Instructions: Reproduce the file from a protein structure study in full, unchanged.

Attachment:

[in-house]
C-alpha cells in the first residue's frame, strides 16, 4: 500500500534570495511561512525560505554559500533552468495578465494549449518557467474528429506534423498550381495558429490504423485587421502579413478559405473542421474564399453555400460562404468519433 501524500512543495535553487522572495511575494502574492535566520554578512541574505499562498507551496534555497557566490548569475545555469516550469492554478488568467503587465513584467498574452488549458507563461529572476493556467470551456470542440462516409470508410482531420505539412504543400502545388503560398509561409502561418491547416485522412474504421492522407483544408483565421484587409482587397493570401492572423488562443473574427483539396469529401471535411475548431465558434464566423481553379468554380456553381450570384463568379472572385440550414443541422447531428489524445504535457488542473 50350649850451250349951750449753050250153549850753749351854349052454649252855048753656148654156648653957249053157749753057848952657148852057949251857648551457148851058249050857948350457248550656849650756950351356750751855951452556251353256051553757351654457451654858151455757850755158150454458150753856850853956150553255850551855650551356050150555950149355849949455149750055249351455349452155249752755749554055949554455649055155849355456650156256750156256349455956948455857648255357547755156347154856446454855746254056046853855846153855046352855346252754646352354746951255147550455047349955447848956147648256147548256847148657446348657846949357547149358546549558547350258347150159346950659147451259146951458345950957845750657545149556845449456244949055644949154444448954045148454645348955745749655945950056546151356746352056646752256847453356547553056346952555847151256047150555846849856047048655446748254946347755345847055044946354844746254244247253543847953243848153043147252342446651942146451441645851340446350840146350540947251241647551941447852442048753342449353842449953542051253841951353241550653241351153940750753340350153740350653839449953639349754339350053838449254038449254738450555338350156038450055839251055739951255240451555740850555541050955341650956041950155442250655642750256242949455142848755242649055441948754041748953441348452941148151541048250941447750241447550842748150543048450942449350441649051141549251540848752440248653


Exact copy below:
[in-house]
C-alpha cells in the first residue's frame, strides 16, 4: 500500500534570495511561512525560505554559500533552468495578465494549449518557467474528429506534423498550381495558429490504423485587421502579413478559405473542421474564399453555400460562404468519433 501524500512543495535553487522572495511575494502574492535566520554578512541574505499562498507551496534555497557566490548569475545555469516550469492554478488568467503587465513584467498574452488549458507563461529572476493556467470551456470542440462516409470508410482531420505539412504543400502545388503560398509561409502561418491547416485522412474504421492522407483544408483565421484587409482587397493570401492572423488562443473574427483539396469529401471535411475548431465558434464566423481553379468554380456553381450570384463568379472572385440550414443541422447531428489524445504535457488542473 50350649850451250349951750449753050250153549850753749351854349052454649252855048753656148654156648653957249053157749753057848952657148852057949251857648551457148851058249050857948350457248550656849650756950351356750751855951452556251353256051553757351654457451654858151455757850755158150454458150753856850853956150553255850551855650551356050150555950149355849949455149750055249351455349452155249752755749554055949554455649055155849355456650156256750156256349455956948455857648255357547755156347154856446454855746254056046853855846153855046352855346252754646352354746951255147550455047349955447848956147648256147548256847148657446348657846949357547149358546549558547350258347150159346950659147451259146951458345950957845750657545149556845449456244949055644949154444448954045148454645348955745749655945950056546151356746352056646752256847453356547553056346952555847151256047150555846849856047048655446748254946347755345847055044946354844746254244247253543847953243848153043147252342446651942146451441645851340446350840146350540947251241647551941447852442048753342449353842449953542051253841951353241550653241351153940750753340350153740350653839449953639349754339350053838449254038449254738450555338350156038450055839251055739951255240451555740850555541050955341650956041950155442250655642750256242949455142848755242649055441948754041748953441348452941148151541048250941447750241447550842748150543048450942449350441649051141549251540848752440248653